City's 11 casinos have been reeling from more than three straight years of falling gambling revenues

Atlantic City officials have agreed to let the state take control of the city's troubled finances.

The seaside resort’s 11 casinos have been reeling from more than three straight years of falling gambling revenues as a result of the recession and increased competition in neighboring states, particularly in eastern Pennsylvania.

Gov. Chris Christie said the city stands at a “crossroads” where its “future as a resort destination are now taking shape”.

“We want to help Atlantic City through this difficult period, but we also want the city to improve and maximize its management and fiscal policies so it is best-positioned for revitalization and long-term prosperity,” the Republican said in a statement reported by The Associated Press.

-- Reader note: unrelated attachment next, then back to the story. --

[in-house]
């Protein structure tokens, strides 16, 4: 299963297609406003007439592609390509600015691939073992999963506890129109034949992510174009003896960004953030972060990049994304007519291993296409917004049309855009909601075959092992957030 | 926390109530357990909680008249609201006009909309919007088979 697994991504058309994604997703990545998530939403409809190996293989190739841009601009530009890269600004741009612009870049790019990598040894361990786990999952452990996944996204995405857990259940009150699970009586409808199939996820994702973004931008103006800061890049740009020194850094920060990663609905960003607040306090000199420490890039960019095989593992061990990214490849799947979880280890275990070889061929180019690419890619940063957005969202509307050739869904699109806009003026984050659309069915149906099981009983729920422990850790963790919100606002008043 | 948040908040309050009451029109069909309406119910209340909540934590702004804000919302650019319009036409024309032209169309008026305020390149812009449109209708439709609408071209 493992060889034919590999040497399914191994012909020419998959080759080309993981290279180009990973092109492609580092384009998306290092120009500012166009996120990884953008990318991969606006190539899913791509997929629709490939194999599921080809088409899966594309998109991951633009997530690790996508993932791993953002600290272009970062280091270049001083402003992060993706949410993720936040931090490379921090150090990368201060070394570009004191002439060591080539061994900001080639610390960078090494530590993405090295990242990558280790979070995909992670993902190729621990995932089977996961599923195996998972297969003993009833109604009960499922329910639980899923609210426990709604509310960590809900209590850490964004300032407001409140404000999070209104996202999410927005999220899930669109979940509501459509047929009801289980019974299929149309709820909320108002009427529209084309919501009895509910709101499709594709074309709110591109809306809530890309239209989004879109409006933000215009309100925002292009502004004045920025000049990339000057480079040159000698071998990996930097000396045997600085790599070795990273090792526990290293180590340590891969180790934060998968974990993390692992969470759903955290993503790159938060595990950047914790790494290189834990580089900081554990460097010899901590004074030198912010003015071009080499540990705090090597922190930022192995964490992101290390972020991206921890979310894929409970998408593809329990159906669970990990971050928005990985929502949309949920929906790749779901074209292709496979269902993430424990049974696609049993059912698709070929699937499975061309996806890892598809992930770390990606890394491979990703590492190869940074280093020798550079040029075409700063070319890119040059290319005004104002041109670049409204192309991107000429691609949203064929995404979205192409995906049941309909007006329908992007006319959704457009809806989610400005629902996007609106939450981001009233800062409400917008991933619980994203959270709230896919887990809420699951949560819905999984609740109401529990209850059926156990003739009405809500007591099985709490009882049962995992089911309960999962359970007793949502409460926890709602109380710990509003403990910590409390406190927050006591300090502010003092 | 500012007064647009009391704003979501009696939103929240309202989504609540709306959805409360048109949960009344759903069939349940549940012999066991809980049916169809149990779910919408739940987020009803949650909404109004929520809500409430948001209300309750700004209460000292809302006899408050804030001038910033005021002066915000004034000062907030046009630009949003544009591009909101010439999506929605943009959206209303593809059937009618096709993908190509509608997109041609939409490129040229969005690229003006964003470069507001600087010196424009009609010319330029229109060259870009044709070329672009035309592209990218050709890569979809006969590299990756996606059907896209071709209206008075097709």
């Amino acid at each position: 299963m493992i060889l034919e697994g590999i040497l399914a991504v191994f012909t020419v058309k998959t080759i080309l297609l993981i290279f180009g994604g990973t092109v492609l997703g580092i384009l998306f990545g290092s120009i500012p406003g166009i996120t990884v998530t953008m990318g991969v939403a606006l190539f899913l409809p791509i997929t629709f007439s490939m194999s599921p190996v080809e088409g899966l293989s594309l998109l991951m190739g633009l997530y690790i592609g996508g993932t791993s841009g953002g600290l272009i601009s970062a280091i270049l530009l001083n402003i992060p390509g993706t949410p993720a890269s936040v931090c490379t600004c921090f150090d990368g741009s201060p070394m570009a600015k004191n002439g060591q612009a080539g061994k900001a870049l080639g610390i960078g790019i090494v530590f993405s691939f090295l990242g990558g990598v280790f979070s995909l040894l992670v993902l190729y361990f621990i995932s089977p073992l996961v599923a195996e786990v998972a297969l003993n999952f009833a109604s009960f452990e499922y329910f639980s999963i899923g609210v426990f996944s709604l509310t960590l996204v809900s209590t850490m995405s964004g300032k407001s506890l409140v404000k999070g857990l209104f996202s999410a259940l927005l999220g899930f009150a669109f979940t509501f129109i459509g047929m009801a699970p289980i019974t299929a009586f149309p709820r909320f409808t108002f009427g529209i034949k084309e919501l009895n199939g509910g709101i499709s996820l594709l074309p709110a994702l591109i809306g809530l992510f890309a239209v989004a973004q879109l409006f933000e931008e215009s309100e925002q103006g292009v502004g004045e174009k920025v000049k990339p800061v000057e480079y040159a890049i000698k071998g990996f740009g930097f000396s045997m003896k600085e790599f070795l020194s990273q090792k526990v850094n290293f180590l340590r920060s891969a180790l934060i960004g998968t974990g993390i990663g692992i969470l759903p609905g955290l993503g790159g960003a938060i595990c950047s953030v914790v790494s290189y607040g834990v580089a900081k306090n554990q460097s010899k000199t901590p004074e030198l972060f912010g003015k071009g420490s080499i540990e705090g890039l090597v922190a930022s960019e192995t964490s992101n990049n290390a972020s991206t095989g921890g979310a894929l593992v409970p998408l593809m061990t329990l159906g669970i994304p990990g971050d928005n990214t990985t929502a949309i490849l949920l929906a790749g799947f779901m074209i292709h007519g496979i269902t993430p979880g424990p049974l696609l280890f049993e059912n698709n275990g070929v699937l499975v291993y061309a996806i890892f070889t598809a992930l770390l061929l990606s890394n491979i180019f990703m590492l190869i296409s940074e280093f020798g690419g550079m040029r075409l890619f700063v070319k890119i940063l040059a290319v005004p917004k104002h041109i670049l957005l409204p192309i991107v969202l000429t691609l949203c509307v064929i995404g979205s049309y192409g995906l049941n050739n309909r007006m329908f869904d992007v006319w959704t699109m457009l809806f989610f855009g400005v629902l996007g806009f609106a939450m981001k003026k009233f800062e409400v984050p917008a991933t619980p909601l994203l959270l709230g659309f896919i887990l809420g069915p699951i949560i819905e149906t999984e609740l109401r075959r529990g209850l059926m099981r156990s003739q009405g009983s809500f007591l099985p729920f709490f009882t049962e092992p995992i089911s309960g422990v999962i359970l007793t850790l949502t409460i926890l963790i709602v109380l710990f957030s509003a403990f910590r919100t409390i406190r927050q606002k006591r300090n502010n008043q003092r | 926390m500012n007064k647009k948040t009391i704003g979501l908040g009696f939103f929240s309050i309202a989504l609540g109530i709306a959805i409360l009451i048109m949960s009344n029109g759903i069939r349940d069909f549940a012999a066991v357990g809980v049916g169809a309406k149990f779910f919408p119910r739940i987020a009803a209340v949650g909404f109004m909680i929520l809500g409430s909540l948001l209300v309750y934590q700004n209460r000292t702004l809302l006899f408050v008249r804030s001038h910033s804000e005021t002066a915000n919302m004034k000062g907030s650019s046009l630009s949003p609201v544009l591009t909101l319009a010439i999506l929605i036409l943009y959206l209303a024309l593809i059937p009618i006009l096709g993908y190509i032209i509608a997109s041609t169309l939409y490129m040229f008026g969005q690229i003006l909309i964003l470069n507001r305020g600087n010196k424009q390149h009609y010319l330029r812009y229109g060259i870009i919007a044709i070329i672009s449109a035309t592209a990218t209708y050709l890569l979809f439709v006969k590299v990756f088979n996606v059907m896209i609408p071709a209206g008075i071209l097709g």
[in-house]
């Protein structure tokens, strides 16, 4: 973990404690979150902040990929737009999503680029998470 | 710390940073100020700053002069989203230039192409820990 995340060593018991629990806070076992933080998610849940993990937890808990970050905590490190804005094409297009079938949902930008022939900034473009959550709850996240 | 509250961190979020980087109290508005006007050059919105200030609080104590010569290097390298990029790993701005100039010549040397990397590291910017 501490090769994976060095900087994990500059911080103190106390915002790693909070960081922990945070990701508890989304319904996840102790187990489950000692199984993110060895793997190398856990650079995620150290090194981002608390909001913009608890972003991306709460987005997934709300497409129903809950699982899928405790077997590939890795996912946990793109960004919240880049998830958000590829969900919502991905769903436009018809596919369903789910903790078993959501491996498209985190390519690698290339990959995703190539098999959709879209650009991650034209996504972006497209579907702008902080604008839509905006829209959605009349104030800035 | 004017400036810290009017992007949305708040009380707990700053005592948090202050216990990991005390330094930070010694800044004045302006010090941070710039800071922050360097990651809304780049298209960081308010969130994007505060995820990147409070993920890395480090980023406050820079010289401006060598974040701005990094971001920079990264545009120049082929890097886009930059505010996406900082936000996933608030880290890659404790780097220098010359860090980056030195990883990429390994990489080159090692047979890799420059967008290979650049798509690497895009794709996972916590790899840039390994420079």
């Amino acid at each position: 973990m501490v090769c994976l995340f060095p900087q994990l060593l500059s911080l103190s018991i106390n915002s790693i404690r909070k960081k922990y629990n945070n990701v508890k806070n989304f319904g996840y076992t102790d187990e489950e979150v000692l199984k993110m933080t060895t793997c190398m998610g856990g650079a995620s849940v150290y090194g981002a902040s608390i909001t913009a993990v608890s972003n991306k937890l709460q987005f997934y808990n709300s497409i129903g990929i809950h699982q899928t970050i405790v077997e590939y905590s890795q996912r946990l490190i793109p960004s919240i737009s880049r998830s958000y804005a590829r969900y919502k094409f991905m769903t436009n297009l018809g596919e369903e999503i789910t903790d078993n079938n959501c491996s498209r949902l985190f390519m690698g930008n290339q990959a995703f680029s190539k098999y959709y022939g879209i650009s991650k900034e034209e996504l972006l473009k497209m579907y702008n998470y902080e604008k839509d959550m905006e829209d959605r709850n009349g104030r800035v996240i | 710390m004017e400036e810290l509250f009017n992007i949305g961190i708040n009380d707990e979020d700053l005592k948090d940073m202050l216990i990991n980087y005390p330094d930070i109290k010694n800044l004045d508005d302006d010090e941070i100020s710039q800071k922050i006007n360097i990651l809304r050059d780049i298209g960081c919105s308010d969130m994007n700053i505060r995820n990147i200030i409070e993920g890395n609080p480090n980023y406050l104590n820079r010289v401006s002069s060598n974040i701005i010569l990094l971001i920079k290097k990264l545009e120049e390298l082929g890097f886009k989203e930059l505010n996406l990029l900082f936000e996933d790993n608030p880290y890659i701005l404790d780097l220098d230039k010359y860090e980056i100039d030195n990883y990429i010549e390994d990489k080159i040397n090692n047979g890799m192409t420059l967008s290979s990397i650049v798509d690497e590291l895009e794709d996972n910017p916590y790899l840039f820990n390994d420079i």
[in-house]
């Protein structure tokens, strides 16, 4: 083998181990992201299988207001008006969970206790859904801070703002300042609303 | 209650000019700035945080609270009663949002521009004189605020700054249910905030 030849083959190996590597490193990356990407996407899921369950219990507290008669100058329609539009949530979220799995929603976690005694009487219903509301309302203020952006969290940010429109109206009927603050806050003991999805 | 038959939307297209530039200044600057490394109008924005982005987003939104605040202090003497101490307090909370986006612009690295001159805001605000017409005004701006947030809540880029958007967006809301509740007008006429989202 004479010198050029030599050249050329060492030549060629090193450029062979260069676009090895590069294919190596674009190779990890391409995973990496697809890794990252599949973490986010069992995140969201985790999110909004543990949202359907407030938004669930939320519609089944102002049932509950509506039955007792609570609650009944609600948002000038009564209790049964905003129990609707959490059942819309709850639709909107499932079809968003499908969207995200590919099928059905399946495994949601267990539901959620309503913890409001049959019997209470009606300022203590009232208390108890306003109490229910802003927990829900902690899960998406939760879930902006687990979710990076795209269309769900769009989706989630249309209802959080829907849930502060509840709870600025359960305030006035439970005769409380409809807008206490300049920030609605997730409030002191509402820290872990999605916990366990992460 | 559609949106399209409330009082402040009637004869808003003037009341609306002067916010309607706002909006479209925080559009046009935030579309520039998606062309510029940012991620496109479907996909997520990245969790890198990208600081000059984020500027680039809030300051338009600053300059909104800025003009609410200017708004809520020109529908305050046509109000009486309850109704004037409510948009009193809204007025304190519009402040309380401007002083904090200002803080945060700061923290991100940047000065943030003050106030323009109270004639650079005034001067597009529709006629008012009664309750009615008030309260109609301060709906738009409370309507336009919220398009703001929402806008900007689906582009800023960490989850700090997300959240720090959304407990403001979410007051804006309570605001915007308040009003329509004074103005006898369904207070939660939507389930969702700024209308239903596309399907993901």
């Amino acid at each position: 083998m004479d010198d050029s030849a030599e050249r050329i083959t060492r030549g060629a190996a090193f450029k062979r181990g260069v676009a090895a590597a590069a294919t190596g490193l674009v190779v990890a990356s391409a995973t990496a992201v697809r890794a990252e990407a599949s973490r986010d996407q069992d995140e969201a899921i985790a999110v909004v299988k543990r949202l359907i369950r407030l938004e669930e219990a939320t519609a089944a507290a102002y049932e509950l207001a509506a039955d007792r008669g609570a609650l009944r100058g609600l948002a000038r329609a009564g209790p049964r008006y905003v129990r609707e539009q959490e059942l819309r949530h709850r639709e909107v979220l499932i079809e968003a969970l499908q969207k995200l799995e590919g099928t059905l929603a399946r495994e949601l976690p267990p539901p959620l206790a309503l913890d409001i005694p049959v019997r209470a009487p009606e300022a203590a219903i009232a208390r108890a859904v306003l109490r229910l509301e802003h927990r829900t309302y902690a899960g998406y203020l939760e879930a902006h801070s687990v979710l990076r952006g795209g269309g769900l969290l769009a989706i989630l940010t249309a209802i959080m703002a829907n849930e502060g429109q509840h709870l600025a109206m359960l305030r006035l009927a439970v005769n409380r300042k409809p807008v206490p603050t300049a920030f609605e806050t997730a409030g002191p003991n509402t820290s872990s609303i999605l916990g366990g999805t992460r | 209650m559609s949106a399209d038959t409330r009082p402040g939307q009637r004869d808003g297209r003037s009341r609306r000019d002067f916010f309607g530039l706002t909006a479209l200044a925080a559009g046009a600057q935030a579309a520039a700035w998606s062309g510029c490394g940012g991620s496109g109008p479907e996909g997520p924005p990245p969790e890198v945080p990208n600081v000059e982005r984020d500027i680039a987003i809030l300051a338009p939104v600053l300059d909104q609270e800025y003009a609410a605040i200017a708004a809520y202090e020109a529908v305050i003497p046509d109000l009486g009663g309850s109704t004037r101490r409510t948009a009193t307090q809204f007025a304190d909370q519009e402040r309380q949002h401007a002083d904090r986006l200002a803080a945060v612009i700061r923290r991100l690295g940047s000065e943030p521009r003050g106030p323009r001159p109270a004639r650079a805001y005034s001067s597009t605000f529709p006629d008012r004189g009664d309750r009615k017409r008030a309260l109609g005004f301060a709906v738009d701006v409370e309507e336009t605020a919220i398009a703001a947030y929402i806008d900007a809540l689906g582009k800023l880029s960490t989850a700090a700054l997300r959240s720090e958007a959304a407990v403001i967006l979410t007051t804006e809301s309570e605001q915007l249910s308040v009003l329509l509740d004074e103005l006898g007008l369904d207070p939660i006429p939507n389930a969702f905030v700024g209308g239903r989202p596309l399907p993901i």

The arrangement will allow the city to gradually close its $9.5 million budget deficit over five years, sparing residents and businesses a significantly larger property tax increase this year. The state’s Local Finance Board voted Tuesday to approve bonding to pay for Atlantic City’s tax appeals. Under the agreement, city officials reduced a previous request to exceed the state property tax cap by nearly $10 million to just over $2 million instead.

Other benefits of state supervision include allowing the city to defer some expenses. The state may also provide staff and resources to help the city with its finances.